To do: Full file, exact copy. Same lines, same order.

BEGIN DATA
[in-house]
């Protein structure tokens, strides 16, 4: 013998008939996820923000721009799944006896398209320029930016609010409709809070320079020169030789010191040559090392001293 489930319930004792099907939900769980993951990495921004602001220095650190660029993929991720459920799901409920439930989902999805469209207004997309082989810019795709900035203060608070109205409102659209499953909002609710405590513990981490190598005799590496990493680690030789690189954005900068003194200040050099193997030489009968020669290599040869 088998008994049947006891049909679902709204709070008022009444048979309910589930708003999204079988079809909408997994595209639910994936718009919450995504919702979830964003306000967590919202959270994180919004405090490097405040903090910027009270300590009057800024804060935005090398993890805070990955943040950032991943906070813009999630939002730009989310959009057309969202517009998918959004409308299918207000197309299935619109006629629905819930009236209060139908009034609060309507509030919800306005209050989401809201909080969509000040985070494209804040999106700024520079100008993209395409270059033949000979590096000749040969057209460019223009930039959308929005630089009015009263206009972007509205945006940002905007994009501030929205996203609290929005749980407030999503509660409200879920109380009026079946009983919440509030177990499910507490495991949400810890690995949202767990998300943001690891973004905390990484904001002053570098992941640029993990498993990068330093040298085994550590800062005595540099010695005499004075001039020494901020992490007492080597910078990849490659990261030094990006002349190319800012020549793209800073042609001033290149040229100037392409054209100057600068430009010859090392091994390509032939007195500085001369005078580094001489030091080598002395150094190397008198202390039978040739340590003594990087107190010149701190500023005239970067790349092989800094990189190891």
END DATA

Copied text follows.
[in-house]
């Protein structure tokens, strides 16, 4: 013998008939996820923000721009799944006896398209320029930016609010409709809070320079020169030789010191040559090392001293 489930319930004792099907939900769980993951990495921004602001220095650190660029993929991720459920799901409920439930989902999805469209207004997309082989810019795709900035203060608070109205409102659209499953909002609710405590513990981490190598005799590496990493680690030789690189954005900068003194200040050099193997030489009968020669290599040869 088998008994049947006891049909679902709204709070008022009444048979309910589930708003999204079988079809909408997994595209639910994936718009919450995504919702979830964003306000967590919202959270994180919004405090490097405040903090910027009270300590009057800024804060935005090398993890805070990955943040950032991943906070813009999630939002730009989310959009057309969202517009998918959004409308299918207000197309299935619109006629629905819930009236209060139908009034609060309507509030919800306005209050989401809201909080969509000040985070494209804040999106700024520079100008993209395409270059033949000979590096000749040969057209460019223009930039959308929005630089009015009263206009972007509205945006940002905007994009501030929205996203609290929005749980407030999503509660409200879920109380009026079946009983919440509030177990499910507490495991949400810890690995949202767990998300943001690891973004905390990484904001002053570098992941640029993990498993990068330093040298085994550590800062005595540099010695005499004075001039020494901020992490007492080597910078990849490659990261030094990006002349190319800012020549793209800073042609001033290149040229100037392409054209100057600068430009010859090392091994390509032939007195500085001369005078580094001489030091080598002395150094190397008198202390039978040739340590003594990087107190010149701190500023005239970067790349092989800094990189190891």